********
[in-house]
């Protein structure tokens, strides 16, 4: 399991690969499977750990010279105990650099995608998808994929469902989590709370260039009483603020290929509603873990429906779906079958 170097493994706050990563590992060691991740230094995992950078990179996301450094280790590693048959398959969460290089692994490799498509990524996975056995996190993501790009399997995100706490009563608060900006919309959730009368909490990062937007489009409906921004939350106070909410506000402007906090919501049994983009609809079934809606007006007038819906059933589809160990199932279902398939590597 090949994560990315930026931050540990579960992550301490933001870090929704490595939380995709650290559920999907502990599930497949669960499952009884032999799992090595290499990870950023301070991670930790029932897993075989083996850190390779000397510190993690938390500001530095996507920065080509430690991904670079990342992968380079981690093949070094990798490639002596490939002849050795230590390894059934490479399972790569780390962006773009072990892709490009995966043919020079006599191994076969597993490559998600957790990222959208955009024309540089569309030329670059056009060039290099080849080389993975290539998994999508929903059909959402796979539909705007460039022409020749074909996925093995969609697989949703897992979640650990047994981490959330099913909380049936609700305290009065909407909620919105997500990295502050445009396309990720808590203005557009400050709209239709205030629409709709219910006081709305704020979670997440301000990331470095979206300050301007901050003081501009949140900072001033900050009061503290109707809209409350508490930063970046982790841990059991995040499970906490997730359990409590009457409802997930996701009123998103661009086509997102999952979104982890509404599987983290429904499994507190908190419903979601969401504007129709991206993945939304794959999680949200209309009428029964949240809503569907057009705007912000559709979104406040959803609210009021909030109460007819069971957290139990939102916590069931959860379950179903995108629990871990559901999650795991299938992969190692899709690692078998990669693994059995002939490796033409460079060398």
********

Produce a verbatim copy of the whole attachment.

[in-house]
């Protein structure tokens, strides 16, 4: 399991690969499977750990010279105990650099995608998808994929469902989590709370260039009483603020290929509603873990429906779906079958 170097493994706050990563590992060691991740230094995992950078990179996301450094280790590693048959398959969460290089692994490799498509990524996975056995996190993501790009399997995100706490009563608060900006919309959730009368909490990062937007489009409906921004939350106070909410506000402007906090919501049994983009609809079934809606007006007038819906059933589809160990199932279902398939590597 090949994560990315930026931050540990579960992550301490933001870090929704490595939380995709650290559920999907502990599930497949669960499952009884032999799992090595290499990870950023301070991670930790029932897993075989083996850190390779000397510190993690938390500001530095996507920065080509430690991904670079990342992968380079981690093949070094990798490639002596490939002849050795230590390894059934490479399972790569780390962006773009072990892709490009995966043919020079006599191994076969597993490559998600957790990222959208955009024309540089569309030329670059056009060039290099080849080389993975290539998994999508929903059909959402796979539909705007460039022409020749074909996925093995969609697989949703897992979640650990047994981490959330099913909380049936609700305290009065909407909620919105997500990295502050445009396309990720808590203005557009400050709209239709205030629409709709219910006081709305704020979670997440301000990331470095979206300050301007901050003081501009949140900072001033900050009061503290109707809209409350508490930063970046982790841990059991995040499970906490997730359990409590009457409802997930996701009123998103661009086509997102999952979104982890509404599987983290429904499994507190908190419903979601969401504007129709991206993945939304794959999680949200209309009428029964949240809503569907057009705007912000559709979104406040959803609210009021909030109460007819069971957290139990939102916590069931959860379950179903995108629990871990559901999650795991299938992969190692899709690692078998990669693994059995002939490796033409460079060398």